Figure 3: Previously unpublished(?) 1932 aerial photo. The arrow indicates the location of the suspected fox farmer’s station (source: unknown).

Figure 4: Another historical aerial photo of unknown origin, likely dating back to the 1930’s. The arrow indicates the location of the suspected fox farmer’s station (source: unknown).

After careful examination of the photos and comparison with more recent aerials I concluded that the particular location had not been affected by extensive soil disturbance that came with the construction of the CAA/FAA station in the north end during the 1940’s (Thomas 1957; Grover 2004). In fact, the location appeared to have been left virtually undisturbed during the last century. On several of the more recent (colour) aerials even some remains of the fox farmer’s station appeared to be visible, though I suspect that most of the material or whatever was left after Capps flew over the island had been raided by later visitors or CAA/FAA personnel (Fig 5 & 6).
The site was located just below the north-western bluff on a low slope that extended towards the beach and was adjacent to a small permanent drainage. The same drainage was later used by the CAA/FAA to feed their water supply for several decades in the mid 20th century. On the opposite side of this stream was located a large oil tank that was part of the former CAA/FAA station. It had been removed during the 2005 cleanup but remained visible on old photos, making it easy to find the location of the site. Somewhat remarkable was that the location was found right next to an archaeological survey route used by Grover in 2004, but it had apparently been missed (Grover 2004) (Fig 7).

Figure 5: A 1967 aerial photo showing the former CAA/FAA station at the north end. The red circle indicates the suspected location of the fox farmer’s station. Some debris may still be visible as a dark spot. It seems likely that the diagonal ditch visible to the southeast of the station had been dug out by the fox farmers to drain the fields containing their crops (source: unknown).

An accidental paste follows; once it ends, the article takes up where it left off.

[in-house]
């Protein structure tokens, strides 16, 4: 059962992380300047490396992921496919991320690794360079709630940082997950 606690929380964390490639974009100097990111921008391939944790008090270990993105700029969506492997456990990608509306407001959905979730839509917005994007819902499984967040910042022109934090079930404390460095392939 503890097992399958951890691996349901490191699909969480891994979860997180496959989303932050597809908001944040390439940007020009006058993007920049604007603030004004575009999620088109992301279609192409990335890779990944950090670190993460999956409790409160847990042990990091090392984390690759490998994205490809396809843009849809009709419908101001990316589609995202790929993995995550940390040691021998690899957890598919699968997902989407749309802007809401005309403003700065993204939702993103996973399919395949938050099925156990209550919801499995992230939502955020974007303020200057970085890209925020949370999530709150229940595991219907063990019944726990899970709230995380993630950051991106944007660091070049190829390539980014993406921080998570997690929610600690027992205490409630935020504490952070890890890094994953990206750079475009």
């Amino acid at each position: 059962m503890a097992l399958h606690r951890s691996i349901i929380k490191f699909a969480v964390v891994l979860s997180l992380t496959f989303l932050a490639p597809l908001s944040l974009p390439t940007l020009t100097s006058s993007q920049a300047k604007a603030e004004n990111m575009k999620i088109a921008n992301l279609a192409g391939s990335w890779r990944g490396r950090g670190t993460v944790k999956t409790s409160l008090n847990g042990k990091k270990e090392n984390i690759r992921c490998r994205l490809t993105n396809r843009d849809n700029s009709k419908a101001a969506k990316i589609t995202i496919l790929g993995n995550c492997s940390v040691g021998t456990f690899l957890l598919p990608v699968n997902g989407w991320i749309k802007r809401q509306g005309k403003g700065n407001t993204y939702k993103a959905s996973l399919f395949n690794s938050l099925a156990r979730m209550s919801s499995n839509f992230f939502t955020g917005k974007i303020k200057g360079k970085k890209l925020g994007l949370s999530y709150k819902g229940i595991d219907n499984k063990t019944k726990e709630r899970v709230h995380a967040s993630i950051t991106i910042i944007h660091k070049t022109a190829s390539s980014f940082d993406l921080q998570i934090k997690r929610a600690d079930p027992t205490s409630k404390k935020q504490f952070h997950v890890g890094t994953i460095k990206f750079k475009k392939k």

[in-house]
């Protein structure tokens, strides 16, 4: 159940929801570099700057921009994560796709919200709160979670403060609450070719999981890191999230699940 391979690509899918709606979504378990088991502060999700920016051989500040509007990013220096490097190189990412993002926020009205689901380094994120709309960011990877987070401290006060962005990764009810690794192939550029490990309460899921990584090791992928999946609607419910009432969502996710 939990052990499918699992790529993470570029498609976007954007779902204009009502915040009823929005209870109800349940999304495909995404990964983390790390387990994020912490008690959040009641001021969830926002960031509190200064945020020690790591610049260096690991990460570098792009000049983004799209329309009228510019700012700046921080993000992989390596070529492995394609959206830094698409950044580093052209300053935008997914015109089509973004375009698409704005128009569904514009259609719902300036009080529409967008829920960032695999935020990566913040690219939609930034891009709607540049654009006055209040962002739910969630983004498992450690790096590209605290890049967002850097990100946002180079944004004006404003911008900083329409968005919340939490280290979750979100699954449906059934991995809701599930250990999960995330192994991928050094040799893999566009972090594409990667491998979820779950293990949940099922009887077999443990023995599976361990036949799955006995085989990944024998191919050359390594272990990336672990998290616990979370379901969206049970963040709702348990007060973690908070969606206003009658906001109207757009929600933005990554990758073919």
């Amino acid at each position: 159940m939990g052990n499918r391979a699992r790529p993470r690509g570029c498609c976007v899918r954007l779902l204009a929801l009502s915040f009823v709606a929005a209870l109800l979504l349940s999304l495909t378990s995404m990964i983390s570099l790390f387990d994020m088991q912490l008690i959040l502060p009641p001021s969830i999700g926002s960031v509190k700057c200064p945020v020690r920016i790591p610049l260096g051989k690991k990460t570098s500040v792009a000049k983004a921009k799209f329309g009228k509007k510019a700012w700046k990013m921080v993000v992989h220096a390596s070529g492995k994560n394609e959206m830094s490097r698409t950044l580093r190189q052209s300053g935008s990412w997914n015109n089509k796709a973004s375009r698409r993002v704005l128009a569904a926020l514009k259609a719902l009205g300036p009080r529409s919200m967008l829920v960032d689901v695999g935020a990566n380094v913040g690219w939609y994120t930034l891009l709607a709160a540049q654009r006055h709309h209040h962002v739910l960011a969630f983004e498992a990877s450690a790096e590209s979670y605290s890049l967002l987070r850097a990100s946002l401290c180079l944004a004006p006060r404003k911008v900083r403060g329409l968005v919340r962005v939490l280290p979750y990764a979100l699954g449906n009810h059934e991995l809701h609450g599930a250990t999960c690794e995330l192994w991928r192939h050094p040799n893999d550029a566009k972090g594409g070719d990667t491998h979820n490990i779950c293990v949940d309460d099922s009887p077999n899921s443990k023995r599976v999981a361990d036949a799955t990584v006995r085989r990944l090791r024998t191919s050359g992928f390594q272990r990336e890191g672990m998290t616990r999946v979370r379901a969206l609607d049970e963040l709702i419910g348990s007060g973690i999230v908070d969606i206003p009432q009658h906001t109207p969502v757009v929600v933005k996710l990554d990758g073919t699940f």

Figure 6: A 2002 aerial photo, showing the former CAA/FAA station at the north end. The red circle indicates the suspected location of the fox farmer’s station. Besides extensive soil disturbance resulting from the construction of the former CAA/FAA station, a lot more of Middleton’s history may be visible in the patterns visible in the vegetation on these high resolution aerials (source: unknown). 

Figure 7: Black & white copy of the archaeological survey route used by Grover in 2004. The red circle indicates the suspected location of the fox farmer’s station. Note the survey route running right next to the suspected location (red lines of the route are here shown in black and hard to see) (Grover 2004).

At arrival on Middleton in early April 2010 I was of course anxious to visit the location. It turned out to be easily approachable from the gravel road that crosses the drainage. I was surprised I had not set foot there before. The first notable thing was a large stand of Rugosa Rose Rosa rugosa, or a subspecies (Fig 8). This species has not been mentioned by Thomas (1957) and it was the first time I observed it on the island. In my opinion this didn’t mean that it only recently established itself on the island, but that the area rarely has had any visitors and had likely been overlooked during Thomas’ vegetation survey in 1956. I assume this plant was a clear remnant of the fox farmer’s garden, as their berries would have produced a valuable amount of vitamin C, quite necessary when being out there for a while (the fox farmers left the island usually only once a year by boat to sell their goods on the mainland and to refill their supplies). 

Figure 8: The large stand of Rugosa rose (Rosa rugosa) growing at the site (T. van Nus).

Straight through the site, however, ran an old rusty metal pipe, which had been in use to bring oil from the north end to a Cold War radar station located in the centre of the island. It had probably been placed there during its construction in the late 1950’s, meaning at that time visitors possibly have noticed remnants of the settlement.
Further investigation of the area revealed that there was a lot of debris of the station hidden under the vegetation. Various rusty metal objects, including a long (over 2 meters) saw blade,  pieces of coloured glass, a metal bowl and several other objects were collected and stored elsewhere on the island (Fig 9 & 10). Also visible were some remains of what appeared to be foundations of a building. I suspected this area held the single story bungalow. I found no remnants of the various sheds that had been there, but this particular area was heavily overgrown with Salmonberry Rubus spectabilis, making it difficult to find anything.